Socialized medicine is sooner or later simply unaffordable! William Goodman points out "...potential demands [for medical services] are completely unrestricted, but the money to pay for them is not." Sweden is a perfect example as Rob Norton notes "No nation in the world better exemplified the concept of cradle-to the-grave socialism [with socialized health care] in the decades after World War II. But by the Nineties, Sweden had become a land of oppressive taxes (63% of GDP, compared with 31% for the U.S.) and economic dysfunction." Both countries are currently greatly cutting the sizes of their health care plans to combat the growing health care funding deficit. Current government spending on medical care is already out of control as Richard Taketa observes, "Federal investigators report that in 1996 Medicare had overpaid healthcare providers approximately $23 billion (or 14% of the total standard Medicare Trust Fund allocation)." Expanding this system to total socialized medical care would only make these problems worse. William Goodman gives another example from the Canadian system which shows what socialized healthcare can do to tax costs: "If an American works full-time for a year...the total burden of taxes is so heavy that it consumes his entire income from January 1 to May 3. In other words, he has to work four months of the year for the government...the comparable figures for a citizen of Ontario are January 1 to July 7th! A Canadian has to work over six months...for taxes." (also see Socialized Medicine: The Canadian Experience by Pierre Lemieux) Socialized medicine provides "’free’ benefits on one hand with massive increases in taxes, public debt, and inflation on the other (Goodman)."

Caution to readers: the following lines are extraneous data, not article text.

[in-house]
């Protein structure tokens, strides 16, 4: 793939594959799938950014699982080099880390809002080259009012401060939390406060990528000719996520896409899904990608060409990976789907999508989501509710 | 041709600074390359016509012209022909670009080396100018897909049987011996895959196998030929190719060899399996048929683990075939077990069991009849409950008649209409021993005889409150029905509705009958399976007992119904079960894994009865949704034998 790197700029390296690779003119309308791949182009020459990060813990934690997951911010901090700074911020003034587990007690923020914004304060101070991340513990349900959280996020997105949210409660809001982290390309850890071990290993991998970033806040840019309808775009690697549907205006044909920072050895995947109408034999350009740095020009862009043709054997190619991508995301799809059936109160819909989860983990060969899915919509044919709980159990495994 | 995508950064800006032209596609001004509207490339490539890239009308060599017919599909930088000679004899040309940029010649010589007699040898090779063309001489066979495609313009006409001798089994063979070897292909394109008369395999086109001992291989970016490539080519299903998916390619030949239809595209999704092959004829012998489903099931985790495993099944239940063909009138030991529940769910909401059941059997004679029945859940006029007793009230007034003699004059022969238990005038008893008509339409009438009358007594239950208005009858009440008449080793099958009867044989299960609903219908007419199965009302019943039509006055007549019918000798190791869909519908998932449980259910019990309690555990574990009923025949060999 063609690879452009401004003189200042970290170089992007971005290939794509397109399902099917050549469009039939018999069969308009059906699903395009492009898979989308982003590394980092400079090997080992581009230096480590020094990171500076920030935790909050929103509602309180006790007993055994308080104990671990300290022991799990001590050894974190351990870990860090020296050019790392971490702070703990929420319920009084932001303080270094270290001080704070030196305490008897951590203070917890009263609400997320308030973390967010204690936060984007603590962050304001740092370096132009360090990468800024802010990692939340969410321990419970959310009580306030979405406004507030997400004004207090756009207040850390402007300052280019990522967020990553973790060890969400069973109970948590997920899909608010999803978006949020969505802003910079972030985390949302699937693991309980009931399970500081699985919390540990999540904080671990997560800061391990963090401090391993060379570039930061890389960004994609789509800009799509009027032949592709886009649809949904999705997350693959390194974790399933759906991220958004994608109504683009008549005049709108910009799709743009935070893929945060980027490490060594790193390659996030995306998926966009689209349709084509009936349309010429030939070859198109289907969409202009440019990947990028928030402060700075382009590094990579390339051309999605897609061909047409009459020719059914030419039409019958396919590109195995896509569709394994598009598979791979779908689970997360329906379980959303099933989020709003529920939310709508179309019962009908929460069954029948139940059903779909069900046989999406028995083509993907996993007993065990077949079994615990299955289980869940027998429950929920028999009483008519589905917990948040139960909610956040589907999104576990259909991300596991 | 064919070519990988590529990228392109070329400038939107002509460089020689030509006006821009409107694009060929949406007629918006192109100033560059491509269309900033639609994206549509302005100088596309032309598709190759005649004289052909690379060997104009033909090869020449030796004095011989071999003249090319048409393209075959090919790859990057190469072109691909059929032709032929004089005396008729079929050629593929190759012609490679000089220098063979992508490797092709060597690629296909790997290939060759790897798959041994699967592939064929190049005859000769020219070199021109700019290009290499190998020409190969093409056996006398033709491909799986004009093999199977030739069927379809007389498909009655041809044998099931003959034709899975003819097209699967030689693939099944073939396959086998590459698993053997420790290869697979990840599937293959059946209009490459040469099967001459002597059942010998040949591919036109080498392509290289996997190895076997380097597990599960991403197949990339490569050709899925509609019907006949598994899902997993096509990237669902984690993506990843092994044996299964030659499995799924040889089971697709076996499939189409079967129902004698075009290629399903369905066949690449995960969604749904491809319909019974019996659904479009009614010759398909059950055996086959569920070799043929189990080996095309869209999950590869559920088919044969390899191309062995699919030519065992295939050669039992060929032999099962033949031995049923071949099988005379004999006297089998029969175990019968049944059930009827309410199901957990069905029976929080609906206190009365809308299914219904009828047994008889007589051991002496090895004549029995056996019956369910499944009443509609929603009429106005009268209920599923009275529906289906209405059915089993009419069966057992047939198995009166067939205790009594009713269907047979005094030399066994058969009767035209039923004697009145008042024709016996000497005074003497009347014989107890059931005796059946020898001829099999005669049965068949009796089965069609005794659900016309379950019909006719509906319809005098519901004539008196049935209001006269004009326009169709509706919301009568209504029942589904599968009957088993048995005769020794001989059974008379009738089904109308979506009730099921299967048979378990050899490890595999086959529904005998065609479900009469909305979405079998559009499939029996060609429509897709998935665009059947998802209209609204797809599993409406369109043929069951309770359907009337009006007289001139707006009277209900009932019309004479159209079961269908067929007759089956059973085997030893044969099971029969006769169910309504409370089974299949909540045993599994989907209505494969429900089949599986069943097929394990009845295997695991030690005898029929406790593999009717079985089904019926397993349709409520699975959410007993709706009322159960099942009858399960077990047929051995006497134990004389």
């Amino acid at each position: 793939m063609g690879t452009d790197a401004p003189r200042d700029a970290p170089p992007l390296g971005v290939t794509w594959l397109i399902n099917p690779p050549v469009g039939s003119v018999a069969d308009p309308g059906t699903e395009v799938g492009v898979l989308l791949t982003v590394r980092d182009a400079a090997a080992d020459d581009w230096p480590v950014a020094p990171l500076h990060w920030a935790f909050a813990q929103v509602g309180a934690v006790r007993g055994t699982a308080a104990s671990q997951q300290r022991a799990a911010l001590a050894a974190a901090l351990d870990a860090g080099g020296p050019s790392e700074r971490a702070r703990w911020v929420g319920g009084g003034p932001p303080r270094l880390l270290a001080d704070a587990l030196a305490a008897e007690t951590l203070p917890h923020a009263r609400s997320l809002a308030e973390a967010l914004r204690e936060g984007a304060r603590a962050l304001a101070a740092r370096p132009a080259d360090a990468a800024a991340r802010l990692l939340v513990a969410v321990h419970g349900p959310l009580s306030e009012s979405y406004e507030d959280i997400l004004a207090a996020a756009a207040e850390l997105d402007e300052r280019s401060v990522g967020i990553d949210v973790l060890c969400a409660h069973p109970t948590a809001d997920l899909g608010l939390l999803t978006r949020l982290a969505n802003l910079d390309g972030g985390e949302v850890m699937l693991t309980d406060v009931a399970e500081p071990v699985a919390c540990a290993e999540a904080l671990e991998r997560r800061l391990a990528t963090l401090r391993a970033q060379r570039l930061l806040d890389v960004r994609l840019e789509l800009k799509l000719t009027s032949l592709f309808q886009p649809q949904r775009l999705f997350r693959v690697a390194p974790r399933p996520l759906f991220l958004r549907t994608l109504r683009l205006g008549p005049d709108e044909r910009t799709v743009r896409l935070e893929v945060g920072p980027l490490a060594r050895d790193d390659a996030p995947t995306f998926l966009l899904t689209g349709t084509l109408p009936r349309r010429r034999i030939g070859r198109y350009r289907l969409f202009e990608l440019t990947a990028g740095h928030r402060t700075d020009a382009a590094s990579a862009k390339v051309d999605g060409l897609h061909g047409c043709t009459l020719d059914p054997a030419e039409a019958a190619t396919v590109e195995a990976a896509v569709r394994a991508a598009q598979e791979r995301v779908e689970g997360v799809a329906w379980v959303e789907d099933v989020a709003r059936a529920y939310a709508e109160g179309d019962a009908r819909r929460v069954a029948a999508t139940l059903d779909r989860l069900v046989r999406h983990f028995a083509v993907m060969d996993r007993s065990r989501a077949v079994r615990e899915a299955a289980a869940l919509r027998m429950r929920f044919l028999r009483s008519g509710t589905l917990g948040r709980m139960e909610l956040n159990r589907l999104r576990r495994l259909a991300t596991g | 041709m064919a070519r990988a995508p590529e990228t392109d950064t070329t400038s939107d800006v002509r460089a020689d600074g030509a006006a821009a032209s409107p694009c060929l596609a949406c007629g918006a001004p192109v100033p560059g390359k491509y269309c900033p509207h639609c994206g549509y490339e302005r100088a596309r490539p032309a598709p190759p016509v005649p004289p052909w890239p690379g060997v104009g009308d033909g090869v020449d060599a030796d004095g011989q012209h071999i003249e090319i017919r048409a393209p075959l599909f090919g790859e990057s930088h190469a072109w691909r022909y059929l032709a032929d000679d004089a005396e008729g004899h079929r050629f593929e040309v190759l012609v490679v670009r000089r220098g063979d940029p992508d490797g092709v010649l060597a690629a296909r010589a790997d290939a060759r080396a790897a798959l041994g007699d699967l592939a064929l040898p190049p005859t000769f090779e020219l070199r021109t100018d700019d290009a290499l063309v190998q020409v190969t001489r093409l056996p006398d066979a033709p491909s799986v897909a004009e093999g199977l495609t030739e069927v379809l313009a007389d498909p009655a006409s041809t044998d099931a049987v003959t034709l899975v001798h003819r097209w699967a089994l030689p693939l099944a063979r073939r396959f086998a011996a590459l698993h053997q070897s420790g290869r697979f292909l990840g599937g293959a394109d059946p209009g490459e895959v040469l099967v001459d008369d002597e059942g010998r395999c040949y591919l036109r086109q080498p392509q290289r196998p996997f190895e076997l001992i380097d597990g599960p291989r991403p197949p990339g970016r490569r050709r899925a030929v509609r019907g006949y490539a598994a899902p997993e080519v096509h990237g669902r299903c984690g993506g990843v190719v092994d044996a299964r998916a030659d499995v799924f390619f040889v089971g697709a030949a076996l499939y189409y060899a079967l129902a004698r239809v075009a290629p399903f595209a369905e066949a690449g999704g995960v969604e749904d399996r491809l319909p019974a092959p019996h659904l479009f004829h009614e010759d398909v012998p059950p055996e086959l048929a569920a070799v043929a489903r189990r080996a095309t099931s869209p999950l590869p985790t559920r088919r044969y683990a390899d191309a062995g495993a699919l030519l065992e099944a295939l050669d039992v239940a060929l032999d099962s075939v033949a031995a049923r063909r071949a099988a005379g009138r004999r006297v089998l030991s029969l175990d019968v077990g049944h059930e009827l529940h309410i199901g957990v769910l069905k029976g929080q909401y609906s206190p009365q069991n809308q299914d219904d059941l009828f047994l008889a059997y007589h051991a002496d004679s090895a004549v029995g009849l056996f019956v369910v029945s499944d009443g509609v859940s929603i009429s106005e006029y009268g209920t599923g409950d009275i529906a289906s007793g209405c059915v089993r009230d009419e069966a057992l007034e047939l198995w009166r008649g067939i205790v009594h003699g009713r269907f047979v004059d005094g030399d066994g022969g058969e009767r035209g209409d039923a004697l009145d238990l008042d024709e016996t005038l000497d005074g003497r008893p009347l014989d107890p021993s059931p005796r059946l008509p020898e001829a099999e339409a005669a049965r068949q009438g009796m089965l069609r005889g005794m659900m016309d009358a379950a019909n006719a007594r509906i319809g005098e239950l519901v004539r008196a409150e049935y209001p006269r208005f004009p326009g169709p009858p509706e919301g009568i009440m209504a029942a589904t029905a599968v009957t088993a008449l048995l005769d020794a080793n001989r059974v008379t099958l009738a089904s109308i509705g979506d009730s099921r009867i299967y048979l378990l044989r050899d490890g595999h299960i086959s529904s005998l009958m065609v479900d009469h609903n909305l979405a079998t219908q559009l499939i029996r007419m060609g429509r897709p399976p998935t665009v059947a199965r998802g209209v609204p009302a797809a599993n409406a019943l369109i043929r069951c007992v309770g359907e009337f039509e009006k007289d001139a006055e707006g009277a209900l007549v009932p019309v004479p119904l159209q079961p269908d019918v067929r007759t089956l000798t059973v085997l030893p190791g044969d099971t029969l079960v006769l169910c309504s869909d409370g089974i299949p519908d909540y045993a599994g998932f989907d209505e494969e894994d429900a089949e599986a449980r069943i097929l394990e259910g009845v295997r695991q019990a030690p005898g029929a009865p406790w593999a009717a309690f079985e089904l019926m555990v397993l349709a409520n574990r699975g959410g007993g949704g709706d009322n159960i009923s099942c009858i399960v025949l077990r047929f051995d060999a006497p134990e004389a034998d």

- Goodman, William, "The Canadian Model", Vital Speeches of the Day, 56: 303-07. 11-01-1990
- Norton, Rob, "The Economy/Reality Check: The Baddest budget Cutters", Fortune, 10-16-1995
- Taketa, Richard, "Is Government HealthCare Right for Americans?", Orange County Business Journal, 07-28-1990, Vol 20 Issue 30, p39